The truth is, being judged on a stage in front of peers and the world is hard on anyone, and this year the stakes are even higher — and the critiques even tougher. “I was a little mean,” admits Swanthula. “And you know why? Because we have worked so hard to create this platform and elevate people that are…like double marginalized. And if you didn’t come prepared, or you weren’t ready to perform, I kind of take that as a personal offense, because there might be 35 other people in the wings who would kill for that opportunity. So I was mean.”

In the fourth season, the Boutlets broke down some of the fourth wall during the judging, whether it be through funny asides between the two of them, or showing flashbacks to the performances that revealed some of the issues the queens had in their floor shows. Not only did audiences appreciate these more candid moments, but they helped the judging feel more accurate and fair.

The floor shows are presented almost in music video style, which was a positive for the contestants but created backlash for the Boulets. “We want to present them in the best light so that they look gorgeous and they look incredible on TV. But in season two, for example, that was to the detriment of us. People started questioning our judgment because we were making them look too good. And I’m like, well get ready because now we’re going to show what really happened,” Dracmorda laughs.

“People were scalping us online,” recalls Swanthula.

Everything is going to be bigger, darker, and, yes, twistier than in previous seasons, the Boulets share. It was to the point where the cast nicknamed Titans “Gagula”. The Boulets were determined to keep the returning queens on their toes. “I think their mindset was, ‘hey, I’ve done this before.’ Day one, we just slapped their face, ripped off their wig, and pulled out the rug from under them. These are the changes that we’re making. And they’re like, ‘holy shit,” laughs Swanthula. “One of [the queens] was was quoted as saying ‘curveballs is the default setting for the season.’”

“I’m afraid to go online after this season airs. Let’s just put it that way,” adds Dracmorda with a laugh.

It should come as no surprise that the exterminations will be just as shocking as well. The Boulets confess that while they do quiz the queens about their greatest fears during casting, it’s the cruel vagaries of fate that are responsible for which exterminations they face when the time comes. “This is like one of these things that’s like we call the magic of Dragula,” says Dracmorda wickedly.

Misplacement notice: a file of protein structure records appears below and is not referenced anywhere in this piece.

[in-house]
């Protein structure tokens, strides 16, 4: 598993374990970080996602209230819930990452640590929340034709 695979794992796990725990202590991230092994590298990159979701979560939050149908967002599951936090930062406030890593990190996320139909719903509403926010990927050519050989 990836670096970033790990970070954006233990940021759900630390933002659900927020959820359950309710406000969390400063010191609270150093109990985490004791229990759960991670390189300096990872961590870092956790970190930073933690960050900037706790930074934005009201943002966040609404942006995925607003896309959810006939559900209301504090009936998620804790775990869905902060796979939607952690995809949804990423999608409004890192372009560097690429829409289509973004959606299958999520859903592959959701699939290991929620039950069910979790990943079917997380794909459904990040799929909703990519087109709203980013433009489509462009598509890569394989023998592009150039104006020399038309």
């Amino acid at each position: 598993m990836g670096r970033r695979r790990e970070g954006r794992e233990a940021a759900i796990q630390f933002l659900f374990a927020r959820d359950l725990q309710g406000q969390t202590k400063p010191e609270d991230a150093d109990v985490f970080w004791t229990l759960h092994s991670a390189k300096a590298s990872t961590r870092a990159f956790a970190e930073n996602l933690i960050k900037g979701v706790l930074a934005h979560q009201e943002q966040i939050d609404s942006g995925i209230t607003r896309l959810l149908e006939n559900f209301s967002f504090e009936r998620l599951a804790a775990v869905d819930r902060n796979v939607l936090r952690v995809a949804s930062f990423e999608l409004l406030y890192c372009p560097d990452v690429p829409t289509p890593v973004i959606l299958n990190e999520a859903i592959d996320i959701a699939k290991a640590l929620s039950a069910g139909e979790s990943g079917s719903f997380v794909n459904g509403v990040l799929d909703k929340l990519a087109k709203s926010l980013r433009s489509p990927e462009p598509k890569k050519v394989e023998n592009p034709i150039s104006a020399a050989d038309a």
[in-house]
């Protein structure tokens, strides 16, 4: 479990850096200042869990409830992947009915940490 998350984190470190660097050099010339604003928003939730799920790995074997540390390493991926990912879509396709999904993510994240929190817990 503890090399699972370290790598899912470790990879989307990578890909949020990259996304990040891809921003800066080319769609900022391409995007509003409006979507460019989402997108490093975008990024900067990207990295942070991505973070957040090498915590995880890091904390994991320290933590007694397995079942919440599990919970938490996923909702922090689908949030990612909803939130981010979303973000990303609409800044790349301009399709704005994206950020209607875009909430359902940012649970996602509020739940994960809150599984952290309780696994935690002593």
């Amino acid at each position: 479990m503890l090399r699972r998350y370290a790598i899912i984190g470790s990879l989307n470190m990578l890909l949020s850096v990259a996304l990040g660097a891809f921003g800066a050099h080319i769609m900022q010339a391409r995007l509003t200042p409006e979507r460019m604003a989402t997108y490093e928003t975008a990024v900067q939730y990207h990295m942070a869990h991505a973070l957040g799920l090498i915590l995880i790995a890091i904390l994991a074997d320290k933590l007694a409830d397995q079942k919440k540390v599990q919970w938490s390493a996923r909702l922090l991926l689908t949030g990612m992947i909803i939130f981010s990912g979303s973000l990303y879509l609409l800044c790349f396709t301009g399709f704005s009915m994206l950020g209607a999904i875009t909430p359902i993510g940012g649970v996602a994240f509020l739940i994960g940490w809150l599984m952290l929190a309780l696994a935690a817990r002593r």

“These are the serendipitous ways that’s like holy shit. It’s one of those signals from the universe where we know we’re on the right path,” adds Swanthula.

Further evidence that they’re on the right path is how the show continues to grow and how new opportunities have come the Boulets’ way. They’re hosting a massive two-night Halloween Ball in L.A. October 28 and 29, and their television empire is continuing to grow. “There are other spin-offs that we’re working on and there are also scripted projects that we’re working on too,” shares Dracmorda. “There’s a lot going on, but there’s definitely more planned with stars from Dragula.”

The Boulet Brothers Dragula: Titans premieres today on Shudder. Watch the trailer below.

MEET OUR MONSTERS (TITANS EDITION) • The Official Boulet Brothers' Dragula: Titans Cast

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Rachel Shatto

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Rachel Shatto, Editor in Chief of, is an SF Bay Area-based writer, podcaster, and former editor of Curve magazine, where she honed her passion for writing about social justice and sex (and their frequent intersection). Her work has appeared on Elite Daily, Tecca, and Joystiq, and she podcasts regularly about horror on the Zombie Grrlz Horror Podcast Network. She can’t live without cats, vintage style, video games, drag queens, or the Oxford comma.

Rachel Shatto, Editor in Chief of, is an SF Bay Area-based writer, podcaster, and former editor of Curve magazine, where she honed her passion for writing about social justice and sex (and their frequent intersection). Her work has appeared on Elite Daily, Tecca, and Joystiq, and she podcasts regularly about horror on the Zombie Grrlz Horror Podcast Network. She can’t live without cats, vintage style, video games, drag queens, or the Oxford comma.